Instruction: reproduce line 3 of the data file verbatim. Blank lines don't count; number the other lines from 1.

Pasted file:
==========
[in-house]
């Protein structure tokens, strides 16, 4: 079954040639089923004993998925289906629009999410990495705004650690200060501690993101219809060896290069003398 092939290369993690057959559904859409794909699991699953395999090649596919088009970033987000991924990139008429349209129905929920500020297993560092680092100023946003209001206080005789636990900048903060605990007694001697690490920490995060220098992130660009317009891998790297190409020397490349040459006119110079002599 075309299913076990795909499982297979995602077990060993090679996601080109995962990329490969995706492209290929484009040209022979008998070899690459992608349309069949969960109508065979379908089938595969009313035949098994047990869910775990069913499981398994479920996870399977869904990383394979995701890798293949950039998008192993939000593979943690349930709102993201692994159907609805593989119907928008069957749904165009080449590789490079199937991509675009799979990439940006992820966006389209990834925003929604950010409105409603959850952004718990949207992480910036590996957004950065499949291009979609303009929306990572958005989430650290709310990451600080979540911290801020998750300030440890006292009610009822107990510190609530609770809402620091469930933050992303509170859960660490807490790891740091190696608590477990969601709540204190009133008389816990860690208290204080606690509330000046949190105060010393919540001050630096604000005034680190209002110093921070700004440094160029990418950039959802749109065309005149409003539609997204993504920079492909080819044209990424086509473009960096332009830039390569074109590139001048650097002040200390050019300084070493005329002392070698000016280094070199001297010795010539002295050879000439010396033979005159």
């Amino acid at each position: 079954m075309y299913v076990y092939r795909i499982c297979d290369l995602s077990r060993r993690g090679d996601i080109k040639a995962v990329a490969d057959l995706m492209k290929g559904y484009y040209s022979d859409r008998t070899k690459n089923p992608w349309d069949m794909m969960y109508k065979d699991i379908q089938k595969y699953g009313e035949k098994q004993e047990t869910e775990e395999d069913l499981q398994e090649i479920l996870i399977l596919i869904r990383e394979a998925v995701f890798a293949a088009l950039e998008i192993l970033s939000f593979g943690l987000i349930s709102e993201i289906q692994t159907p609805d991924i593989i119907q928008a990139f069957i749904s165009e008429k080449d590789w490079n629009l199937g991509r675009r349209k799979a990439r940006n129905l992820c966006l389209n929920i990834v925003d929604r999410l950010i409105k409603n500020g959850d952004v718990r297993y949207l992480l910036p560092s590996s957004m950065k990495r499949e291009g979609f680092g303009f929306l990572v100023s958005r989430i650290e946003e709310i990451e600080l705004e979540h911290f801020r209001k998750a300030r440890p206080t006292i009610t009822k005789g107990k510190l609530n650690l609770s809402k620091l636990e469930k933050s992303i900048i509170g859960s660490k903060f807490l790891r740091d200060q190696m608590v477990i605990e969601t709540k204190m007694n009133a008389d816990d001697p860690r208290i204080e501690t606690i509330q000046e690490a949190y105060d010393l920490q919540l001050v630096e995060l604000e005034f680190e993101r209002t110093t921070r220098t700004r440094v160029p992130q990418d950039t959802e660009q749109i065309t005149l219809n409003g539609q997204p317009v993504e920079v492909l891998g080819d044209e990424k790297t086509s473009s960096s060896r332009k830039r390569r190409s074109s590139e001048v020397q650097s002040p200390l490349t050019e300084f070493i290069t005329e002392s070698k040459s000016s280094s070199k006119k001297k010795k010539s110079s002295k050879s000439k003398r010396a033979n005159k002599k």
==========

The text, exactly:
């Amino acid at each position: 079954m075309y299913v076990y092939r795909i499982c297979d290369l995602s077990r060993r993690g090679d996601i080109k040639a995962v990329a490969d057959l995706m492209k290929g559904y484009y040209s022979d859409r008998t070899k690459n089923p992608w349309d069949m794909m969960y109508k065979d699991i379908q089938k595969y699953g009313e035949k098994q004993e047990t869910e775990e395999d069913l499981q398994e090649i479920l996870i399977l596919i869904r990383e394979a998925v995701f890798a293949a088009l950039e998008i192993l970033s939000f593979g943690l987000i349930s709102e993201i289906q692994t159907p609805d991924i593989i119907q928008a990139f069957i749904s165009e008429k080449d590789w490079n629009l199937g991509r675009r349209k799979a990439r940006n129905l992820c966006l389209n929920i990834v925003d929604r999410l950010i409105k409603n500020g959850d952004v718990r297993y949207l992480l910036p560092s590996s957004m950065k990495r499949e291009g979609f680092g303009f929306l990572v100023s958005r989430i650290e946003e709310i990451e600080l705004e979540h911290f801020r209001k998750a300030r440890p206080t006292i009610t009822k005789g107990k510190l609530n650690l609770s809402k620091l636990e469930k933050s992303i900048i509170g859960s660490k903060f807490l790891r740091d200060q190696m608590v477990i605990e969601t709540k204190m007694n009133a008389d816990d001697p860690r208290i204080e501690t606690i509330q000046e690490a949190y105060d010393l920490q919540l001050v630096e995060l604000e005034f680190e993101r209002t110093t921070r220098t700004r440094v160029p992130q990418d950039t959802e660009q749109i065309t005149l219809n409003g539609q997204p317009v993504e920079v492909l891998g080819d044209e990424k790297t086509s473009s960096s060896r332009k830039r390569r190409s074109s590139e001048v020397q650097s002040p200390l490349t050019e300084f070493i290069t005329e002392s070698k040459s000016s280094s070199k006119k001297k010795k010539s110079s002295k050879s000439k003398r010396a033979n005159k002599k």